Judge denies motion by lawyer for Mel Gibson's ex-girlfriend
A judge Thursday denied a motion by Oksana Grigorieva's lawyer that sought to limit what Los Angeles County sheriff's deputies could take from her computer and cellphone as part of an extortion investigation involving her ex-boyfriend, actor-producer Mel Gibson.
Los Angeles County Superior Court Judge Scott Gordon said that if Daniel Horowitz, the attorney for Grigorieva, had issues with the way sheriff's officials were conducting their investigation, he could bring up the matter in criminal court.
But Gordon, who continues to handle the paternity case between Grigorieva and Gibson and signed a search warrant allowing detectives to search Grigorieva's computer, cellphone and other items, said it was not his role to involve himself in oversight of a criminal investigation.
Grigorieva's attorney said outside court that he was disappointed by the judge's ruling, saying that the computer and phone files copied by sheriff's deputies were highly personal. But he acknowledged that there was no evidence that any of those materials had been disseminated or that detectives had not acted in good faith.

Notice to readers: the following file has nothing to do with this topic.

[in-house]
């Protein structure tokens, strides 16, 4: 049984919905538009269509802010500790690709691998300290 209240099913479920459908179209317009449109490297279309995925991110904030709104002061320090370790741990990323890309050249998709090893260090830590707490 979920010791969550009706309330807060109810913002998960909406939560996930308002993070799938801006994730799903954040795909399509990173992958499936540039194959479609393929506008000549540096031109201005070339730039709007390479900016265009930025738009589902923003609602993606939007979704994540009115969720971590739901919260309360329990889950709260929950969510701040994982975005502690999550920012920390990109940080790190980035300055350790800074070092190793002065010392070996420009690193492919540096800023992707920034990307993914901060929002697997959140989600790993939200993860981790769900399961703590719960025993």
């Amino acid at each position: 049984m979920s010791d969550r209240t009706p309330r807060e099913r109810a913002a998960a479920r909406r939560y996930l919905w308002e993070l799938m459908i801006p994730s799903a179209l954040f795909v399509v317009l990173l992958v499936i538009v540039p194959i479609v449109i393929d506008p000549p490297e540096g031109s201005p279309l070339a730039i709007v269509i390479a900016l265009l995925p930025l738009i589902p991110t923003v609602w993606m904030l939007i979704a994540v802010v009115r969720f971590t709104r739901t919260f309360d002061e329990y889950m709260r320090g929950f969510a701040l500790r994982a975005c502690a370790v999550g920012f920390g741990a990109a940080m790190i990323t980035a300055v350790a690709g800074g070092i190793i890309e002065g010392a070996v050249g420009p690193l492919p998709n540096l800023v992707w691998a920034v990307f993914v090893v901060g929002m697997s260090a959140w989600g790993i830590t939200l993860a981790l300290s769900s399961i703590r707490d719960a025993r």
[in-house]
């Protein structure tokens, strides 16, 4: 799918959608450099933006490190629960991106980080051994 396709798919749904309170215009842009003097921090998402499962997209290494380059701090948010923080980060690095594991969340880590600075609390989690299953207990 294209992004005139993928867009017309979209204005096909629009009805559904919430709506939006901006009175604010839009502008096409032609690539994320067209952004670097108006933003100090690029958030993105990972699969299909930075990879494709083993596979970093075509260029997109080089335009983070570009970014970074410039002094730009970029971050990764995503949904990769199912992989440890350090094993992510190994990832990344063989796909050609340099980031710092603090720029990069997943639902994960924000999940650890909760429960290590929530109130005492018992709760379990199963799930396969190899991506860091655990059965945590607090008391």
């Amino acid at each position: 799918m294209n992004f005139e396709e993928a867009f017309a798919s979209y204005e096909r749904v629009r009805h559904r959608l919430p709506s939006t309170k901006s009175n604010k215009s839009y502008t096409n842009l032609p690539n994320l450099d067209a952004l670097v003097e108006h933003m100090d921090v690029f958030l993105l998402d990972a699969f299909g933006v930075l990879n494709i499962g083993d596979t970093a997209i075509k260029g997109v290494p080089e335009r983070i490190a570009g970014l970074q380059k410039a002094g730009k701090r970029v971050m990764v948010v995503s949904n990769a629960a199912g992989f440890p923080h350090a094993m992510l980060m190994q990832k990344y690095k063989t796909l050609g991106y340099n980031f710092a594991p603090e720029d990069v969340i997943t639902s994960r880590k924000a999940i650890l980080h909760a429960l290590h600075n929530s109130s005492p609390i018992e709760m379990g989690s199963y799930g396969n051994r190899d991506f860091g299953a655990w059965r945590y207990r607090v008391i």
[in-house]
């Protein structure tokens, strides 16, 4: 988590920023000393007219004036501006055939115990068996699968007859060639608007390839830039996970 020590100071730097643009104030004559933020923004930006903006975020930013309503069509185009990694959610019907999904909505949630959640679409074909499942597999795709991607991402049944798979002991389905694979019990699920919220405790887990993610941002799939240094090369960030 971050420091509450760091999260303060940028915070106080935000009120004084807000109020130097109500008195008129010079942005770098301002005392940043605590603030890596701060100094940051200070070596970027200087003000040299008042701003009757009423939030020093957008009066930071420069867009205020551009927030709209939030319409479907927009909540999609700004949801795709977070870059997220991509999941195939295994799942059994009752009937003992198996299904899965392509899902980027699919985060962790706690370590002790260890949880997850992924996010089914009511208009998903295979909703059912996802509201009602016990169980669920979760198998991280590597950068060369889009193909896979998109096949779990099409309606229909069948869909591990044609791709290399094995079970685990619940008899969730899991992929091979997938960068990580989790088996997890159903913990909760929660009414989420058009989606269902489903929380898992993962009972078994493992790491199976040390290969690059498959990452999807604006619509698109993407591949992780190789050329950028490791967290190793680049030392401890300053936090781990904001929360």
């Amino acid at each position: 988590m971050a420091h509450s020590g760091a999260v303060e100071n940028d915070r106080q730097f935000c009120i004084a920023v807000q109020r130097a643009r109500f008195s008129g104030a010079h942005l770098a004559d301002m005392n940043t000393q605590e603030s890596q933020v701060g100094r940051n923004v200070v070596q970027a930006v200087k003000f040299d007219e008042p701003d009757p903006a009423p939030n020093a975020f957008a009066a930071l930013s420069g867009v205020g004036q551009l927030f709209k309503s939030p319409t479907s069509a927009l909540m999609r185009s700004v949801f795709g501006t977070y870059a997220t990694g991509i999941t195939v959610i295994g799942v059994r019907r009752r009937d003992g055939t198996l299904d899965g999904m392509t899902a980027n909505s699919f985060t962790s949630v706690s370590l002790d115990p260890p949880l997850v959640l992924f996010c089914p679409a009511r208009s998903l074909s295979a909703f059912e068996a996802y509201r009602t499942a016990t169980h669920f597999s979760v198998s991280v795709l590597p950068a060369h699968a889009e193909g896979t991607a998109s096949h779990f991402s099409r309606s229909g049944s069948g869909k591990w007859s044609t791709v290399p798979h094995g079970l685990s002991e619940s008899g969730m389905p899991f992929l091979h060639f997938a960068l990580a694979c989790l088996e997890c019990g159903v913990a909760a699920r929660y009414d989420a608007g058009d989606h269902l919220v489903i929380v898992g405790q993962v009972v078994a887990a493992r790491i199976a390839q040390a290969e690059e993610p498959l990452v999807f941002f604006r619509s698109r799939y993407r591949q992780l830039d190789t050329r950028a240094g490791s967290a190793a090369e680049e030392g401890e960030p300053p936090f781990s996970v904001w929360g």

"It's not embarrassing, it's private," Horowitz said. "Private things should not be seen by law enforcement officers."
But sheriff's spokesman Steve Whitmore said that what Horowitz was objecting to was standard operating procedure for law enforcement investigations.
"All investigations are personal and private, that's why law enforcement investigators don't talk about them," Whitmore said. "The judge did the right thing by letting the Sheriff's Department do its job. The motion should have never been filed."
Sheriff's detectives continue to investigate whether Grigorieva or someone close to her extorted money from the actor, Whitmore said. The department had previously completed an investigation into whether the actor hit Grigorieva and had turned over its findings to the district attorney's office.
No suspect has been named in the extortion case, but investigators have reviewed evidence that includes text messages and e-mails, and have interviewed Gibson, two of Grigorieva's former attorneys, and others involved in the couple's messy breakup and paternity battle.
Grigorieva reiterated outside court that she was not involved in any extortion.
"I am not an extortionist," said Grigorieva, flanked by her lawyers on the steps of the civil courthouse. "I've never asked for any money at all."
-- Andrew Blankstein